Support and Advice from TNPC's Parenting Experts

Babies can’t be immunized against every kind of infectious illness, but they can and should be protected against the killer diseases like diphtheria, whooping cough or pertussis, tetanus, and polio, and then against the common illnesses like measles, mumps, and rubella which can be serious in themselves or dangerous to certain groups (as rubella is to unborn babies). Later still (usually around two) toddlers can be immunized against HBII, a common cause of epidemic meningitis.

Your pediatrician will work out an immunization program for your baby and give the shots himself. He’ll allow for any special problems or needs your baby may have and will willingly discuss any concerns you may have about possible side effects. Do go to him, don’t just let your baby miss out on this vital health protection. However rare some of those diseases may seem, the germs still exist, and if babies were not immunized, epidemics would soon recur.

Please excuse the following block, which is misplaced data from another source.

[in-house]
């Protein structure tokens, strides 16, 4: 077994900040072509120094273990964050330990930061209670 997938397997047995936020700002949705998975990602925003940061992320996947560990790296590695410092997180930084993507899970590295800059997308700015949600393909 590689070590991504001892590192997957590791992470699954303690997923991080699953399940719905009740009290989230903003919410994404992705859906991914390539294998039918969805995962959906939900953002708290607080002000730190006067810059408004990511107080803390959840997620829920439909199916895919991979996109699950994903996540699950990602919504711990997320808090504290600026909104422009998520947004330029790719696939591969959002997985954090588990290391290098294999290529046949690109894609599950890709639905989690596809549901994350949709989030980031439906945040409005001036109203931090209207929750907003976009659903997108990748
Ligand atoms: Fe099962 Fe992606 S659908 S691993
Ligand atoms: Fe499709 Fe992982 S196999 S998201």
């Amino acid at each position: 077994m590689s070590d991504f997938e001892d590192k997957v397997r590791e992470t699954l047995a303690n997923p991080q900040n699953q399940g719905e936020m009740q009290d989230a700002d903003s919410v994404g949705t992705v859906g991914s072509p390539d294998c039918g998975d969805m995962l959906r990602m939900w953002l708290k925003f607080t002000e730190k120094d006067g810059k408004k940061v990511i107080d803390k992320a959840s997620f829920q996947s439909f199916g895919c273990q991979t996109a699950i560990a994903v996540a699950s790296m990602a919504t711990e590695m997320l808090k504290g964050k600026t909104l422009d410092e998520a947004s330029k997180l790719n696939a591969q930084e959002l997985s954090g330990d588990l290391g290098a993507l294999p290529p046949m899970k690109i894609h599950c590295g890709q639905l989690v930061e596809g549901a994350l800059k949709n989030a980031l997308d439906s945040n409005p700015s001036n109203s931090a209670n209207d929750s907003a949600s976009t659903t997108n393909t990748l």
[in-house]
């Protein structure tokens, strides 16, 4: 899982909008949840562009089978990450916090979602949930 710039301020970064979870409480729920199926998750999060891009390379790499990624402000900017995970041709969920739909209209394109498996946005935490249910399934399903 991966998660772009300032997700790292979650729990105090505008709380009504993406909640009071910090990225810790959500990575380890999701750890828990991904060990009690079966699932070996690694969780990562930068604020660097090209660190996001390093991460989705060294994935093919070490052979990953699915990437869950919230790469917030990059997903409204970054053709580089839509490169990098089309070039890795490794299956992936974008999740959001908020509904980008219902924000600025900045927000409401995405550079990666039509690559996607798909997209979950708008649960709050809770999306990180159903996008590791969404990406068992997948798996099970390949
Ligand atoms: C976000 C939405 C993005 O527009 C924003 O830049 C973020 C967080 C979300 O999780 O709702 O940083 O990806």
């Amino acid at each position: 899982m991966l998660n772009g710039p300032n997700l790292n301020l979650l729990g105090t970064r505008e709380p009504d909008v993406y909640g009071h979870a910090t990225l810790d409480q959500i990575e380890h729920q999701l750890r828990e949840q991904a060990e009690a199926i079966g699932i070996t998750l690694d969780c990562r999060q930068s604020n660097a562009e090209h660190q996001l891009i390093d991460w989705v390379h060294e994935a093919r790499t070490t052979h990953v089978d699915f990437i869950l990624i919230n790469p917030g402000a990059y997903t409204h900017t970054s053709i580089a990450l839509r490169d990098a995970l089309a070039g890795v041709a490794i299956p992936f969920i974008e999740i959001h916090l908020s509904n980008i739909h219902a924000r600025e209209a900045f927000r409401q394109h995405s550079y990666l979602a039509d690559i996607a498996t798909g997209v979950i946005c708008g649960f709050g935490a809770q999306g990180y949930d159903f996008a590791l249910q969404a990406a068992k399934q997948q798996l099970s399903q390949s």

And whatever you may have heard about side effects, only a minute percentage of babies get anything worse than a sore arm and maybe a day of slight fever. Just occasionally, babies do react badly to pertussis immunization, but if you’d ever seen a young baby with real whooping cough, you’d know that tiny risk was worth taking.

Penelope Leach, Ph.D., is one of the world’s most respected (and best-loved) developmental child psychologists. She is most widely known for her best-selling books on child development and parenting. They include Babyhood, Children First: What Society Must Do — and Is Not Doing — for Our Children Today, the classic Your Baby & Child: From Birth to Age Five (now in a new edition for a new generation), and Your Growing Child: From Babyhood Through Adolescence.


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